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Don't Trust the Italians

The song “Italians” by the Belgian artist Raymond van het Groenewoud is one of my favorite songs. Now we have a new Italian store in our town of Olhão in the Algarve. In the Rua Dr. João Lucio, named after Olhão's most famous poet and a side street of Rua Vasco da Gama, Miguele, from Venice started a shop and restuarant with Italian products. The pastas, beautiful wines and noble Grappa are on a display next to the Limoncello, the Italian Prosciutto and the fine Gorgonzolas. He also has pizza flour and you get a cheerful explanation, accompanied by the arm and rotation movements to make it spin high in the air. The owner Miguele is not the youngest, but he still has that appearance. He loves humor and talks just as charmingly about the Carnival of Venice as he does about the dangers of cycling in Portugal. An asset to Olhão.

Some years ago, when I was working for a Dutch construction company in the former Portuguese colony of Guinea Bissau, my boss in the Netherlands was allergic to doing business with Italians. He would rather would not do it and if he could not avoid it, I had to impose all kinds of conditions to guarantee the correct payments and on time. The Lira, like most currencies from Southern countries, sometimes suddenly devalued so the calculated profit on a construction project suddenly could disappear. I always said to my boss: “Italians, they are a bit of bandits but they are the nicest ones”. Once I had an Italian customer in Bissau who wanted to set up a development project in Bafata. The subsidy for his project was labeled for thís year and therefore it had to be spent also this year, while there was not even a construction plan for the project. No problem, I made a price per m2 and asked to transfer the money in advance, then we would start building next year. It turned out to be no problem for my Italian customer and I also avoided a possible devaluation in the future. The money was already in the bank before we even started.

I had previously experienced doing business with Italians in another former colony of Portugal: Mozambique. Here, as an architect for the Council of Churches, I did business with Gino, an Italian contractor, who had a construction company in Swaziland. Due to the civil war in Mozambique, there were almost no building materials available in Mozambique and Gino was the solution with his construction company that could quickly start building and supply sufficient materials. Our student housing project at Seminário Unido de Ricatla near Maputo was split into two parts because the financing through the German organization 'Brot für die Welt' also took place in two parts. For the first part of the project, contractor Gino's price was higher than we had budgeted and for the second part slightly lower. So I didn't have enough money for the first part. No problem for Gino. We would build the first part for the price I estimated and then we would settle the additional cost for the second part.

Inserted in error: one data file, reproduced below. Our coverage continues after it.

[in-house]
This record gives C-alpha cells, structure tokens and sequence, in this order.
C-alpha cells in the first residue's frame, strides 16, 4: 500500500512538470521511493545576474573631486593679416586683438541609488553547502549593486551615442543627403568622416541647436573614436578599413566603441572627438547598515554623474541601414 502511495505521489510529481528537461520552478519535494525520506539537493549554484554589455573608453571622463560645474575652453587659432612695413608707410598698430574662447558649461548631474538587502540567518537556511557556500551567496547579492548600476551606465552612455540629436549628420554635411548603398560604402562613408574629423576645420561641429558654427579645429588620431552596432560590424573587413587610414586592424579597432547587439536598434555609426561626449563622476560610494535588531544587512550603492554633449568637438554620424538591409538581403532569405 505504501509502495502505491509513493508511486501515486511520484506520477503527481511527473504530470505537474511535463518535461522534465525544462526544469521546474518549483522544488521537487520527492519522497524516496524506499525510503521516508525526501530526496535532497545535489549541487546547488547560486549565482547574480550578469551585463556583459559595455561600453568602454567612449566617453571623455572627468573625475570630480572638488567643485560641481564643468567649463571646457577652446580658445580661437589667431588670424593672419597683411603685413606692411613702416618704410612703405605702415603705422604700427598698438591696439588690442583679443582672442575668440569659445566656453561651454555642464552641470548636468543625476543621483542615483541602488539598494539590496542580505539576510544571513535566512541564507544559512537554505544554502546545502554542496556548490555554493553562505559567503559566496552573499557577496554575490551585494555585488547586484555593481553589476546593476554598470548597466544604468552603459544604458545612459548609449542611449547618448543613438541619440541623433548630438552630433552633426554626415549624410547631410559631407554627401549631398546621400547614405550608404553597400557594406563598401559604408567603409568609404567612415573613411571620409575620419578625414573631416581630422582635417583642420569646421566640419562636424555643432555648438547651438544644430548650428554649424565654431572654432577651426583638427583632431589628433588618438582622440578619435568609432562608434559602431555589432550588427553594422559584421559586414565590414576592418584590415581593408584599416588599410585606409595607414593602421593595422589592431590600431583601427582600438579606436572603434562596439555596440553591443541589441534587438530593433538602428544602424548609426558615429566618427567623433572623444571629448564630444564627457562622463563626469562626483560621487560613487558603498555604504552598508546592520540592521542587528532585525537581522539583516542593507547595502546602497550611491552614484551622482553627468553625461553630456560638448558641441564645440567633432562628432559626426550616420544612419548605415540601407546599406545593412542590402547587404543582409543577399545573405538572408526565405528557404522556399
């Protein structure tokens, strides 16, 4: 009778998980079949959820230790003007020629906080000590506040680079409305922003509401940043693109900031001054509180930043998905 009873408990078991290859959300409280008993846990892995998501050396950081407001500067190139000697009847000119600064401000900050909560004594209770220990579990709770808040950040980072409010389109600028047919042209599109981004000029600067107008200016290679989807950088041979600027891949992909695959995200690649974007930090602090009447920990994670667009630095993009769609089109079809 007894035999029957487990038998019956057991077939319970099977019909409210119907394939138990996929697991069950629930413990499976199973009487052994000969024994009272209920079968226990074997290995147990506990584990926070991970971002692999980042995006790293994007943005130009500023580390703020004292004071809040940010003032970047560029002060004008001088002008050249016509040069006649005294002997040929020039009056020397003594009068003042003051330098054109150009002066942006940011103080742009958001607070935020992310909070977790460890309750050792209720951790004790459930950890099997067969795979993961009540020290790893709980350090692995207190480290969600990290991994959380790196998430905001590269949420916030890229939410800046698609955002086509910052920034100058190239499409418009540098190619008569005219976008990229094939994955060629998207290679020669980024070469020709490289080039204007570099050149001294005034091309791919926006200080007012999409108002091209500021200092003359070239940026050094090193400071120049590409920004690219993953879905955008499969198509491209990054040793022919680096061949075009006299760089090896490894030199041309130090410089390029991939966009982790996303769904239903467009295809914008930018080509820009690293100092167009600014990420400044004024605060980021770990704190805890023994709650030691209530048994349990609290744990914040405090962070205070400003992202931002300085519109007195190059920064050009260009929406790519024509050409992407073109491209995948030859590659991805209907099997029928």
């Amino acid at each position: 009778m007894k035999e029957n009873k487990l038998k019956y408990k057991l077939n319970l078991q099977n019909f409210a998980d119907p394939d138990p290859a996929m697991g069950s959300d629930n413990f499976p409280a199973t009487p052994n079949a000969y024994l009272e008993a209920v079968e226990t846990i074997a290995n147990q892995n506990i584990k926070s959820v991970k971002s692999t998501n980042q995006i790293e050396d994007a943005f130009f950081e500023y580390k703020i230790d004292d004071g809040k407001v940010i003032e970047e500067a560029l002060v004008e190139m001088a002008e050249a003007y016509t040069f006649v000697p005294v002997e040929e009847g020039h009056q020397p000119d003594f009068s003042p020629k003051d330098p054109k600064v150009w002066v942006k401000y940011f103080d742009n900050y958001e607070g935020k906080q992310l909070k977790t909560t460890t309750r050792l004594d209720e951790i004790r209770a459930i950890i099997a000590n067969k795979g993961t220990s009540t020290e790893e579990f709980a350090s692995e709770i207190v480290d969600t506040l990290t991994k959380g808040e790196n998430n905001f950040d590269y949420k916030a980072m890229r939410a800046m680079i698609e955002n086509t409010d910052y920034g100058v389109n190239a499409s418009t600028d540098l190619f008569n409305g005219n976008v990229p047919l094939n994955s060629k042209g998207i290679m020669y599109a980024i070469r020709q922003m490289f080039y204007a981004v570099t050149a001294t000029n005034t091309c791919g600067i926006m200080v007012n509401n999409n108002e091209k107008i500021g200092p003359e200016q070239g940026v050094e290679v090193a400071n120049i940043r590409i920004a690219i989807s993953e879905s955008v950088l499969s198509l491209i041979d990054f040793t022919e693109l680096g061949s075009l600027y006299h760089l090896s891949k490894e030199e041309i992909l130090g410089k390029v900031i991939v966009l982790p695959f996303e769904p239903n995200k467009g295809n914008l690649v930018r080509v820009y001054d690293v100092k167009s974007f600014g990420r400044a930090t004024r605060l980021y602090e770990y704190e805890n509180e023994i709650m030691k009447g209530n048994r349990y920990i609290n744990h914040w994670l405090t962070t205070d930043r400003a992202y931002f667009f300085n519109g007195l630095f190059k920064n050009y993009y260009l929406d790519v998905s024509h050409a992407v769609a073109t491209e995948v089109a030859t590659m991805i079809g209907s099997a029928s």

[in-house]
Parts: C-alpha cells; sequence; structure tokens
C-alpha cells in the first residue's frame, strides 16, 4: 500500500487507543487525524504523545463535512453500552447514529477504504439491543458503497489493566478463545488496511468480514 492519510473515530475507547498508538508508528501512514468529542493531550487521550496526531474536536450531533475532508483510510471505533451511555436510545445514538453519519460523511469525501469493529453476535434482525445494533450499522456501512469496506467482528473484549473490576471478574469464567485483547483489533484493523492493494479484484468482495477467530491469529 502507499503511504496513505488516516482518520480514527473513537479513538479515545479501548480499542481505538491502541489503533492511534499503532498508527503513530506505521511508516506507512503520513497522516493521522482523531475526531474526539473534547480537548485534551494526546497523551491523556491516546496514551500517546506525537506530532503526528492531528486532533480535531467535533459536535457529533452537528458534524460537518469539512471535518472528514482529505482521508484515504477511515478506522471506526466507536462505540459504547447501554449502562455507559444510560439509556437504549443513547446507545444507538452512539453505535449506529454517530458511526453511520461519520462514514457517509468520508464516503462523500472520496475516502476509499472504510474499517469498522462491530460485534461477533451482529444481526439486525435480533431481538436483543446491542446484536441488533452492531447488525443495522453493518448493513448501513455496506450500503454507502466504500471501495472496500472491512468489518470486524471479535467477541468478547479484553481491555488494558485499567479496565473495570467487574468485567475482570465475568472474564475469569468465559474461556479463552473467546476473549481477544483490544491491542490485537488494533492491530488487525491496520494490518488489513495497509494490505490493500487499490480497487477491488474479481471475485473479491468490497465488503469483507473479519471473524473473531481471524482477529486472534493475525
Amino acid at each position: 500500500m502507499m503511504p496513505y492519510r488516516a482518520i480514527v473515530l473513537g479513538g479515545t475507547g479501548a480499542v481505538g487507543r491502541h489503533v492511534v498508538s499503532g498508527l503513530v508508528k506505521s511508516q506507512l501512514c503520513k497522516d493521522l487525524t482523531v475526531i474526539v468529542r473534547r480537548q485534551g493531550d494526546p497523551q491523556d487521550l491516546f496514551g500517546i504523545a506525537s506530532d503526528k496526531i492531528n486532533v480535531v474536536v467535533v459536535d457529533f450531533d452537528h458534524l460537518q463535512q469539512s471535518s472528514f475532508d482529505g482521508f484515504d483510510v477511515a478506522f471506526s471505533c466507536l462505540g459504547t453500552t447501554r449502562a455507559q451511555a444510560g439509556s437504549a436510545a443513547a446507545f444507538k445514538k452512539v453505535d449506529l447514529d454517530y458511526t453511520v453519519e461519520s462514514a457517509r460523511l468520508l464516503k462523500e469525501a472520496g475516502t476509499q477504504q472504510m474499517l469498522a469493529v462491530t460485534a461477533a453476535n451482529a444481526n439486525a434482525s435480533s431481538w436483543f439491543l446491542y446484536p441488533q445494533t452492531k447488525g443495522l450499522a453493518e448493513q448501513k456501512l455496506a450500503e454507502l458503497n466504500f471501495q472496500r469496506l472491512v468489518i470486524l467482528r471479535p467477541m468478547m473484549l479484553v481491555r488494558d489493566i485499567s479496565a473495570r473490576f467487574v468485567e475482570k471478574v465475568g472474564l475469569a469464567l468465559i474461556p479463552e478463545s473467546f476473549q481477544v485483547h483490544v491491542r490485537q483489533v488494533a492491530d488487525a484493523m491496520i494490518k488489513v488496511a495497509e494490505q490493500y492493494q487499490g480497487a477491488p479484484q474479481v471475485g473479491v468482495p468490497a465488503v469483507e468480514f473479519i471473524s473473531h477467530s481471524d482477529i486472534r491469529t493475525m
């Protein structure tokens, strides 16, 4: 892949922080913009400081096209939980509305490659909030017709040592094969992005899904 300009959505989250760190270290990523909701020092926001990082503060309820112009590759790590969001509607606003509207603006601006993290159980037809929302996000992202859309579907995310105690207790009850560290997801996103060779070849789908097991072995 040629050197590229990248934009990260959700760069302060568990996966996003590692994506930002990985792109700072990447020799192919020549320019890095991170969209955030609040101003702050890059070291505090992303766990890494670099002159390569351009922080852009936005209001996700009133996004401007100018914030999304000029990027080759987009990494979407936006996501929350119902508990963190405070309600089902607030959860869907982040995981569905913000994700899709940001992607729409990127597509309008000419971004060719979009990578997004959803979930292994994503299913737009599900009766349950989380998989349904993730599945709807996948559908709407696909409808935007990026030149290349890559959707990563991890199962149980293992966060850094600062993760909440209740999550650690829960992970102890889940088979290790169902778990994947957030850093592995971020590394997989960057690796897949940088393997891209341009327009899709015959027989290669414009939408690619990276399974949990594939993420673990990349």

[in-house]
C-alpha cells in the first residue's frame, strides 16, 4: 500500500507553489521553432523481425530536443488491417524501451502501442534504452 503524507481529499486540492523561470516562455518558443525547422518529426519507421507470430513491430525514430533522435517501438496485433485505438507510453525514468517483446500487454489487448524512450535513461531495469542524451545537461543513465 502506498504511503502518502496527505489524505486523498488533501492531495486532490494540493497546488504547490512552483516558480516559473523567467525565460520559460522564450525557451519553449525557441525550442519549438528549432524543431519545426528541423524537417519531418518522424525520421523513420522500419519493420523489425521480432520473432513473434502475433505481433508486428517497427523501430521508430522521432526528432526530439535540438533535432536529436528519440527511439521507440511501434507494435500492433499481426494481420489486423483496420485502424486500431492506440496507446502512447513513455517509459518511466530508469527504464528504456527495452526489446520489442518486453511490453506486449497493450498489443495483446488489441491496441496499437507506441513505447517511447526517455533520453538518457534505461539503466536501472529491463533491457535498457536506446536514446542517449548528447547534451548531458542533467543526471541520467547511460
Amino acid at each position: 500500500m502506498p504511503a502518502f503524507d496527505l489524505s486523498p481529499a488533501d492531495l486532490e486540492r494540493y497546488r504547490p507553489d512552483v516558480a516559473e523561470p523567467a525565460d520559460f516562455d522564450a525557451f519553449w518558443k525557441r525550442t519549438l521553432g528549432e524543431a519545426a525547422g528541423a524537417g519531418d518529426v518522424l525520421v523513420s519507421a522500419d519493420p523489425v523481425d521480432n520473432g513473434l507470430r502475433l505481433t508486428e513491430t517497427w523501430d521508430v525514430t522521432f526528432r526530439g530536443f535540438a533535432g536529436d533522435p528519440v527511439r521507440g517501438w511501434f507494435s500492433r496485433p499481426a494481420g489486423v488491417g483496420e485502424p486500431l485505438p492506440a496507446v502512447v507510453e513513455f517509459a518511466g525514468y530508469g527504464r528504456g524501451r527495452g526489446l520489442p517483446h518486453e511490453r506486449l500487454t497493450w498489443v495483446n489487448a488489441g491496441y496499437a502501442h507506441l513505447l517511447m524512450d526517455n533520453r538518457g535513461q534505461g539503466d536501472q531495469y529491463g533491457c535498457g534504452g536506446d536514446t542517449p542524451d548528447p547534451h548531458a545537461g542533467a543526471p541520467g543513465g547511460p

Working with Italians can be that easy. Not only easy but also pleasant. Like every contractor, Gino knew that handing out T-shirts and ballpoint pens, as my Dutch boss sometimes thought during my Guinea Bissau period, will not gain any new building orders. But I had never experienced 'the game' as subtle as our Italian Gino presented it. The first time he showed up at my house with a box of cigarettes. He said that his best friend, who was the director of the LM cigarette factory in Maputo, had given him a few boxes of cigarettes as a gift. He didn't know what to do with it and... whether I could possibly help him get to rid of it.

The next time he had an even better story and suddenly showed up one weekend at my door with 6 frozen lagostas. Now anóther friend, this time from the Greek embassy, had a problem. His freezer had broken down and now he was left with 6 frozen Lagostas that he had to get rid of. If I could help him ? Especially to help him, I accepted them. Sometimes I still think back with nostalgia to those delicious logostas from the oven that my friends and I enjoyed that weekend. It convinced me even more of the saying: “They are criminals, but they are the nicest, or to say it with Raymond van het Groenewoud. “Don't trust Italians, they steal from your car... They deserve the first prize in lying....

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